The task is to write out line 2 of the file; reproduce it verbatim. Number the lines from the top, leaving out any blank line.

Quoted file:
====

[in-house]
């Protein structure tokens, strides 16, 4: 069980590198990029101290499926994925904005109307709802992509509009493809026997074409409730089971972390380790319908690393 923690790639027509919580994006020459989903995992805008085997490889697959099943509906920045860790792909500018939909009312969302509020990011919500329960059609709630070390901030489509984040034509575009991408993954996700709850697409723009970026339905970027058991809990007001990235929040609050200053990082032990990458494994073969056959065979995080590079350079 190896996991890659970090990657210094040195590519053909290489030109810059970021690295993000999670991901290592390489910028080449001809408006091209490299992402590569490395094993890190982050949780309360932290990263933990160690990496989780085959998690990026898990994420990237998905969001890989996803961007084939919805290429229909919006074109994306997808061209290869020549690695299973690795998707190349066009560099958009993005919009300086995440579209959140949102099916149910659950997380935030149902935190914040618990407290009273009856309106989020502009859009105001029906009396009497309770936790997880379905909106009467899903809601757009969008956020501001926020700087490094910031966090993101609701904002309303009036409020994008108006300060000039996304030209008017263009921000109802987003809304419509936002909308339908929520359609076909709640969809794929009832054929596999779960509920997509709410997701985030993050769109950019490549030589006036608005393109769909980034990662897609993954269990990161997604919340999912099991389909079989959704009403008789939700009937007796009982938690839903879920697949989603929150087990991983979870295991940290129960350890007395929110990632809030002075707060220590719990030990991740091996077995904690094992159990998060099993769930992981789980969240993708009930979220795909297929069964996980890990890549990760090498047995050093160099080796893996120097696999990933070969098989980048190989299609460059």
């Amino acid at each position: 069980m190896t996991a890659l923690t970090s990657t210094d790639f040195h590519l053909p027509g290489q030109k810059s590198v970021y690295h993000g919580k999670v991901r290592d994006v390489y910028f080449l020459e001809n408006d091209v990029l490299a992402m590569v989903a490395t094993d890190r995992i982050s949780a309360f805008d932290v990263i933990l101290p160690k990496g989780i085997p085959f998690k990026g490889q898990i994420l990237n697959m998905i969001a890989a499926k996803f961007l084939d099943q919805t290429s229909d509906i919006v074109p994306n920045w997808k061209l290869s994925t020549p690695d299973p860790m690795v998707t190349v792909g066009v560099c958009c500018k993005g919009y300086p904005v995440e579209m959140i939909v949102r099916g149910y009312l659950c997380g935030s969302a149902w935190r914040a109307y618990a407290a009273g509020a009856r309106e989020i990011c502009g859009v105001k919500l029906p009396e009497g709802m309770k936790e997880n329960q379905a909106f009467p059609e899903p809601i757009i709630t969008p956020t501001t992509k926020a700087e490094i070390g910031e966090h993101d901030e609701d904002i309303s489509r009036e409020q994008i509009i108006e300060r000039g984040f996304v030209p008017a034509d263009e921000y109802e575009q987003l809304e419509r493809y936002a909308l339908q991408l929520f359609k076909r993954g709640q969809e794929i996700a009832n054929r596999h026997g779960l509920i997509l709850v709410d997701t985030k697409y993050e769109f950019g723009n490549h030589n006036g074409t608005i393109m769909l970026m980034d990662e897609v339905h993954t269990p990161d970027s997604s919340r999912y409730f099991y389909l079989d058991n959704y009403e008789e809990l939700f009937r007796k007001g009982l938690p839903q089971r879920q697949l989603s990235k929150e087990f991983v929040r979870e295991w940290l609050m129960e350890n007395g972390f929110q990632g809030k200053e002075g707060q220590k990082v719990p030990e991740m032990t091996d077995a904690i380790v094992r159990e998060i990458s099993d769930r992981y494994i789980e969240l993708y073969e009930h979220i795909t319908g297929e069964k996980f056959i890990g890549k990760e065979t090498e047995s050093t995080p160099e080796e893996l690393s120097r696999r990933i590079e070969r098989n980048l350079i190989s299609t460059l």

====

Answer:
């Protein structure tokens, strides 16, 4: 069980590198990029101290499926994925904005109307709802992509509009493809026997074409409730089971972390380790319908690393 923690790639027509919580994006020459989903995992805008085997490889697959099943509906920045860790792909500018939909009312969302509020990011919500329960059609709630070390901030489509984040034509575009991408993954996700709850697409723009970026339905970027058991809990007001990235929040609050200053990082032990990458494994073969056959065979995080590079350079 190896996991890659970090990657210094040195590519053909290489030109810059970021690295993000999670991901290592390489910028080449001809408006091209490299992402590569490395094993890190982050949780309360932290990263933990160690990496989780085959998690990026898990994420990237998905969001890989996803961007084939919805290429229909919006074109994306997808061209290869020549690695299973690795998707190349066009560099958009993005919009300086995440579209959140949102099916149910659950997380935030149902935190914040618990407290009273009856309106989020502009859009105001029906009396009497309770936790997880379905909106009467899903809601757009969008956020501001926020700087490094910031966090993101609701904002309303009036409020994008108006300060000039996304030209008017263009921000109802987003809304419509936002909308339908929520359609076909709640969809794929009832054929596999779960509920997509709410997701985030993050769109950019490549030589006036608005393109769909980034990662897609993954269990990161997604919340999912099991389909079989959704009403008789939700009937007796009982938690839903879920697949989603929150087990991983979870295991940290129960350890007395929110990632809030002075707060220590719990030990991740091996077995904690094992159990998060099993769930992981789980969240993708009930979220795909297929069964996980890990890549990760090498047995050093160099080796893996120097696999990933070969098989980048190989299609460059």